STUDY: About 40 Percent Of ‘Designated Drivers’ End Up Having At Least One Drink

Designated drivers — the people who volunteer to stay sober so they can safely drive others home from bars or parties — aren’t necessarily following through on their promise to refrain from drinking, according to a new study published in the Journal of Studies on Alcohol and Drugs. About 40 percent of designated drivers end up having at least one drink, and nearly 20 percent drink enough to impair their ability to drive.

“There’s evidence that says designated drivers often times are chosen because they’re least intoxicated — or they’re chosen because they’ve successfully driven a car intoxicated previously,” Adam Barry, the study’s lead author, told NBC News.

That may reflect some confusion around what it means to volunteer as the designated driver in the first place. Some people might assume that person is signing up to abstain from drinking entirely, while others may view it as someone who has a few drinks but remains under the legal limit for driving. Barry explained that even when it comes to academic literature, there’s no consistent definition for “designated driver.”

The researchers point out that this isn’t just an issue among college kids. Forty percent of the drivers who participated in this study weren’t students — and older designated drivers were actually more likely to have more alcohol in their systems. As the ages of the study’s participants went up, so did their blood alcohol levels.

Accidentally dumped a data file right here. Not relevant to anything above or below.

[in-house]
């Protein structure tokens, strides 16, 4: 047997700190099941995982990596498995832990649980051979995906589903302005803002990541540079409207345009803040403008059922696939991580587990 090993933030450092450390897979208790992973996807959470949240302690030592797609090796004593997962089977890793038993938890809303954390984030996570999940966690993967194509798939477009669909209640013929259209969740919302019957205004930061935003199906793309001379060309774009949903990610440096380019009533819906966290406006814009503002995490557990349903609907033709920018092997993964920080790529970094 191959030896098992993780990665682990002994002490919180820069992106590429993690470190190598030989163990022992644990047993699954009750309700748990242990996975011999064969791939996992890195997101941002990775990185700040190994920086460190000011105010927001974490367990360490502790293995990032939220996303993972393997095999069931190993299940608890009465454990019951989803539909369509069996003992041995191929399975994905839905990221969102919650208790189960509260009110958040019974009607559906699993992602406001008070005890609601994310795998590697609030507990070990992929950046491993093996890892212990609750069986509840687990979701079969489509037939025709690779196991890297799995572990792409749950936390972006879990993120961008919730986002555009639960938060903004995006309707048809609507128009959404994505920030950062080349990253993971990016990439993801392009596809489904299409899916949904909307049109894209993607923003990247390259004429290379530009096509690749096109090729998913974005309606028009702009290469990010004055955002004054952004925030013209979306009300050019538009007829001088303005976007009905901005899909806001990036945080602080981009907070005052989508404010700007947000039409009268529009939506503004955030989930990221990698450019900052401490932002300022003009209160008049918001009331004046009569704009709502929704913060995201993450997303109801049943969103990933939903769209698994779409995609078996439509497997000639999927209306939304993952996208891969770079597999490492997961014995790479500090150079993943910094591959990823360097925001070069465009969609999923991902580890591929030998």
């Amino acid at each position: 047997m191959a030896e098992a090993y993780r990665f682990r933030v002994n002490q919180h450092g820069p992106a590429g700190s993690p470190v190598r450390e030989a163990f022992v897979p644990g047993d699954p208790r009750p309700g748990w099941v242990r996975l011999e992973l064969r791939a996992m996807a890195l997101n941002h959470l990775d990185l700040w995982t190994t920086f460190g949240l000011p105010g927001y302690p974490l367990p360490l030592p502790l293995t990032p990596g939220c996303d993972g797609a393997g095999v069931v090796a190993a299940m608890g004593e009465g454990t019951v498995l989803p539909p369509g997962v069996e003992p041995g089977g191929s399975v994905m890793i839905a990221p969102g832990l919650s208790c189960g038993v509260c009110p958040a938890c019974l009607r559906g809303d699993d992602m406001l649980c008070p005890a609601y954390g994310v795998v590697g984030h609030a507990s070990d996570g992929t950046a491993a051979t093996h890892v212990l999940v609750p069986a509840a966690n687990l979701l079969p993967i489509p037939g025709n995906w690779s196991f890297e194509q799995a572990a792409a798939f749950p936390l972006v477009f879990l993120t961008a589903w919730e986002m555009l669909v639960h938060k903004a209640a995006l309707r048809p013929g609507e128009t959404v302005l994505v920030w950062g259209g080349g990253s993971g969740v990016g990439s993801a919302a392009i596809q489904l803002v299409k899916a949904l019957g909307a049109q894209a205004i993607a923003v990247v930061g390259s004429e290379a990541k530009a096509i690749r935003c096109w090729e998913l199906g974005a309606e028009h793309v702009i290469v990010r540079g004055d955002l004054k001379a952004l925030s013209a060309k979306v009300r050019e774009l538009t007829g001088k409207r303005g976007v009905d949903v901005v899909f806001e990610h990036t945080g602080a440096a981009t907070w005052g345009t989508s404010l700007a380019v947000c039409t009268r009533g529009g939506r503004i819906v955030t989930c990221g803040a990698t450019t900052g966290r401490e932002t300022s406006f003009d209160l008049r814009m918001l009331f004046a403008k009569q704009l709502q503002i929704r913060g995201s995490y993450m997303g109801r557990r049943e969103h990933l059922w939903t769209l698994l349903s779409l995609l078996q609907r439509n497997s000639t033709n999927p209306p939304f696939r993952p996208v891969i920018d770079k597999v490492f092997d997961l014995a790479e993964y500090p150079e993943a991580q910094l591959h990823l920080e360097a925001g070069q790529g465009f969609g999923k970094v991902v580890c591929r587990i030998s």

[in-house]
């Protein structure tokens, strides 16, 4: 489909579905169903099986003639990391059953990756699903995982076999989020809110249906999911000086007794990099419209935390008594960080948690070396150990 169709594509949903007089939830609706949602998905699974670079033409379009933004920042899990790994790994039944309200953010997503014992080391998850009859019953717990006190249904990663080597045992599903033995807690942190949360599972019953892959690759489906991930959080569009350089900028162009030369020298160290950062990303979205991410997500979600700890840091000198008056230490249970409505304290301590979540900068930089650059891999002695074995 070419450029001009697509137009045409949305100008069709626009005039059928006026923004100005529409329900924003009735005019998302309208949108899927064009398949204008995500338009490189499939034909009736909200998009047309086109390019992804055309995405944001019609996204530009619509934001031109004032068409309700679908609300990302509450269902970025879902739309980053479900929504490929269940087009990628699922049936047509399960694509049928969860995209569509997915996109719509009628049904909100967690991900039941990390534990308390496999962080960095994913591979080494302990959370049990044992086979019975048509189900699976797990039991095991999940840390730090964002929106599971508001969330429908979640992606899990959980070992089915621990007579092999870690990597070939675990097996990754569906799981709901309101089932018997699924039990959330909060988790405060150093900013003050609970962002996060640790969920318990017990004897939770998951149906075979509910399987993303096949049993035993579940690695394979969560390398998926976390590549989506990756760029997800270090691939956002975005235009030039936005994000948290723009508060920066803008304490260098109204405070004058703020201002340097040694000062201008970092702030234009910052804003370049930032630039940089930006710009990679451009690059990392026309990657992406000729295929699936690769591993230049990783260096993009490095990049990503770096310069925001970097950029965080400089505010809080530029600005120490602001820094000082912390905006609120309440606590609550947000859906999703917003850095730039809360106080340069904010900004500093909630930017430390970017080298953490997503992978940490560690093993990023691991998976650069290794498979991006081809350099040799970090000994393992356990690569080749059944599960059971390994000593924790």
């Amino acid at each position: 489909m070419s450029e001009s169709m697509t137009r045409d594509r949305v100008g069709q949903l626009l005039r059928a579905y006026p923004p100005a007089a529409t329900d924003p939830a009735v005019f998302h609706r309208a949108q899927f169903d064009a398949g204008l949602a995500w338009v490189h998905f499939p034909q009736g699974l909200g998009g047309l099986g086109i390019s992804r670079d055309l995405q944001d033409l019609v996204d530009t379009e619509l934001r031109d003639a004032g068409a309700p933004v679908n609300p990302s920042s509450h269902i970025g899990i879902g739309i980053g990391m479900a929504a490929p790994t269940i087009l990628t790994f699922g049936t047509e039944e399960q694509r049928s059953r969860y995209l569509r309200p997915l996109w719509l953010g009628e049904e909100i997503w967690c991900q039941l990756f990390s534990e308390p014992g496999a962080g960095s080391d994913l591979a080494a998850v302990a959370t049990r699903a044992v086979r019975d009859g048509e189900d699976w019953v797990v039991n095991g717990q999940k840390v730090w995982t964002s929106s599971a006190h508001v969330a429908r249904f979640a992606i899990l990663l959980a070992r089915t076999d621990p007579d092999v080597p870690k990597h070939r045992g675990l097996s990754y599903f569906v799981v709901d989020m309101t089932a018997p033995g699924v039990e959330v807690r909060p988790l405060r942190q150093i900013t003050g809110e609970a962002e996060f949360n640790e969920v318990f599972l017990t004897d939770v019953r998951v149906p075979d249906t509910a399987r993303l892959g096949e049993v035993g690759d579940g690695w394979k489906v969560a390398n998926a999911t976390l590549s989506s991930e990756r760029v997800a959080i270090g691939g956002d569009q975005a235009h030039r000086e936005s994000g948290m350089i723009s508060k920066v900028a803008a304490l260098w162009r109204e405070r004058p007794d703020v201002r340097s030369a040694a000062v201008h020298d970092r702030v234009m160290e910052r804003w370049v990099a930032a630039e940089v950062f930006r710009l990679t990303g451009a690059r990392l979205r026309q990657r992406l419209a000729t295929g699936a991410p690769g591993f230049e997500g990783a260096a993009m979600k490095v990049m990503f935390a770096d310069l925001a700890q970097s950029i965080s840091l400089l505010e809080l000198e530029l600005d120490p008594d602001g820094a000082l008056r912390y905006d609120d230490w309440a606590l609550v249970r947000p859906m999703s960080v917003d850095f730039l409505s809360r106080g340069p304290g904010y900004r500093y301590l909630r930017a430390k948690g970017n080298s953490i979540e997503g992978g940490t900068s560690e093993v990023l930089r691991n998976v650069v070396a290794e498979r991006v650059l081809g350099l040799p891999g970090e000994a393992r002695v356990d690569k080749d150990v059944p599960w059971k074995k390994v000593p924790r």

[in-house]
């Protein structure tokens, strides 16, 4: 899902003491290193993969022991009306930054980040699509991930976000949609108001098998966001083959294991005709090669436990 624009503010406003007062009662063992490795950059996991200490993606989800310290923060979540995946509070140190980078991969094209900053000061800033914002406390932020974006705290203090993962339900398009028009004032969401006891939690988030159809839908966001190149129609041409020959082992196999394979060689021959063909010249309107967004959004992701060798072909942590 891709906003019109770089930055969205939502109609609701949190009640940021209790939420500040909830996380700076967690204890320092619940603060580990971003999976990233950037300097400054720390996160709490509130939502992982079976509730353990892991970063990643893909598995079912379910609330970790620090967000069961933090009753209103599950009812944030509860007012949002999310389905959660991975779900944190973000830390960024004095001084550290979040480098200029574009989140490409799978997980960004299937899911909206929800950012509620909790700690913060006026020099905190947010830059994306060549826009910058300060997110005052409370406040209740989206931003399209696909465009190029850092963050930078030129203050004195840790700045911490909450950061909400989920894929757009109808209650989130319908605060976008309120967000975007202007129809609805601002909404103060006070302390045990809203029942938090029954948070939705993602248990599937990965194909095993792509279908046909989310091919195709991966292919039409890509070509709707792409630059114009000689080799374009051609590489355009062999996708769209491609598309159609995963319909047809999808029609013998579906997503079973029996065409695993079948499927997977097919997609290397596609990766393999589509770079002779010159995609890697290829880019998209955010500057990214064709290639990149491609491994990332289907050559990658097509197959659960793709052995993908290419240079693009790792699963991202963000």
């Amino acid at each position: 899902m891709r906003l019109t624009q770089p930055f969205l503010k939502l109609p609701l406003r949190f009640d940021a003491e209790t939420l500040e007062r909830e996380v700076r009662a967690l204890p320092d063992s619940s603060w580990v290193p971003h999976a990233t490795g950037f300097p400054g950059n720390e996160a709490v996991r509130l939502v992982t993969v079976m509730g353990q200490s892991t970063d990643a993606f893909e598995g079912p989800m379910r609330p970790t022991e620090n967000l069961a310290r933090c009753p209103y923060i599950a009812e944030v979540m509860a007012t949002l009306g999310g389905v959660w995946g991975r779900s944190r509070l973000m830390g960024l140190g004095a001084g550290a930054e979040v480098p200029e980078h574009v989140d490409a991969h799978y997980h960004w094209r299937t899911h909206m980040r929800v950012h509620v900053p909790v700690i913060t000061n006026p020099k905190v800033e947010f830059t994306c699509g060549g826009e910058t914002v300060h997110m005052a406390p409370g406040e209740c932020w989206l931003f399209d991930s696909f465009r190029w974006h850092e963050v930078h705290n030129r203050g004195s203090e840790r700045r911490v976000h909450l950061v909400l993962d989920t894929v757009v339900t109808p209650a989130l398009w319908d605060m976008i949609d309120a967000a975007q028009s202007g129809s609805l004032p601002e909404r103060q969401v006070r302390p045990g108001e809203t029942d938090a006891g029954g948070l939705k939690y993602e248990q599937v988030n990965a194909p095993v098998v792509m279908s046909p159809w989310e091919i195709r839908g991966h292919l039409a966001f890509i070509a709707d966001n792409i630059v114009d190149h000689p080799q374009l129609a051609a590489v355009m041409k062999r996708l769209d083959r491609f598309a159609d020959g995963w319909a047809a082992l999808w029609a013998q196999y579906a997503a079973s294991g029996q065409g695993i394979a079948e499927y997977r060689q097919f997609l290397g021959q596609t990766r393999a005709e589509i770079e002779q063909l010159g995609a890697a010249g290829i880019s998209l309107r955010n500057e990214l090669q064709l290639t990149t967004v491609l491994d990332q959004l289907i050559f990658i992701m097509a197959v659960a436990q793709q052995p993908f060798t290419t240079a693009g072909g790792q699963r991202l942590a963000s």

The current legal limit for driver’s blood alcohol content (BAC) in the United States is 0.08. Barry explained to NBC News that, although many of the designated drivers in his study were technically under that limit, that doesn’t mean they weren’t impaired. Most people’s ability to drive is impacted by the time they reach a 0.02 BAC. “Once you hit .05, that’s basically when the vast majority of the literature says you are significantly impaired,” Barry explained.

That’s why the National Transportation Safety Board (NTSB) recently recommended that the U.S. should drop its legal BAC limit down to 0.05. That change would bring the United States in line with the more than 100 countries that have already adopted laws forbidding an alcohol content of more than 0.05. Alcohol-related crashes kill about 10,000 Americans each year, and the federal board estimates that tightening the standards for drunk driving could save an annual 500 to 800 lives.